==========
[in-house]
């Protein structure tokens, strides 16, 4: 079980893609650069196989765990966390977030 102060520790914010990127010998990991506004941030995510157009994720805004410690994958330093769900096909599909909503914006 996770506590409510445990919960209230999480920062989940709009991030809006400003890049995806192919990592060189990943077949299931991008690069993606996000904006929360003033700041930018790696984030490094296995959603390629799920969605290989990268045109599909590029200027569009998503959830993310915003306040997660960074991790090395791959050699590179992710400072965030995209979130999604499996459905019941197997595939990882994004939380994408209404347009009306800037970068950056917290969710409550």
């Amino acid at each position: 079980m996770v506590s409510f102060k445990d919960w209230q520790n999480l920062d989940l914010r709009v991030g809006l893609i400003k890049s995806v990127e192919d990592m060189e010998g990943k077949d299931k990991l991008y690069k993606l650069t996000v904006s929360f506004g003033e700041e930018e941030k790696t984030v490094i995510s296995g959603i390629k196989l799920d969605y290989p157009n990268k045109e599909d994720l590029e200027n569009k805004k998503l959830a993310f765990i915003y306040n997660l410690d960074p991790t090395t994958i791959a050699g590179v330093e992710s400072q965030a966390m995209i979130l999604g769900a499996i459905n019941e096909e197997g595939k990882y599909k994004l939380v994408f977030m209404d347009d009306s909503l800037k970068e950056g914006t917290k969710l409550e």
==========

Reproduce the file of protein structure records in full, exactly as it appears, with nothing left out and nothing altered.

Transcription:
[in-house]
């Protein structure tokens, strides 16, 4: 079980893609650069196989765990966390977030 102060520790914010990127010998990991506004941030995510157009994720805004410690994958330093769900096909599909909503914006 996770506590409510445990919960209230999480920062989940709009991030809006400003890049995806192919990592060189990943077949299931991008690069993606996000904006929360003033700041930018790696984030490094296995959603390629799920969605290989990268045109599909590029200027569009998503959830993310915003306040997660960074991790090395791959050699590179992710400072965030995209979130999604499996459905019941197997595939990882994004939380994408209404347009009306800037970068950056917290969710409550």
């Amino acid at each position: 079980m996770v506590s409510f102060k445990d919960w209230q520790n999480l920062d989940l914010r709009v991030g809006l893609i400003k890049s995806v990127e192919d990592m060189e010998g990943k077949d299931k990991l991008y690069k993606l650069t996000v904006s929360f506004g003033e700041e930018e941030k790696t984030v490094i995510s296995g959603i390629k196989l799920d969605y290989p157009n990268k045109e599909d994720l590029e200027n569009k805004k998503l959830a993310f765990i915003y306040n997660l410690d960074p991790t090395t994958i791959a050699g590179v330093e992710s400072q965030a966390m995209i979130l999604g769900a499996i459905n019941e096909e197997g595939k990882y599909k994004l939380v994408f977030m209404d347009d009306s909503l800037k970068e950056g914006t917290k969710l409550e």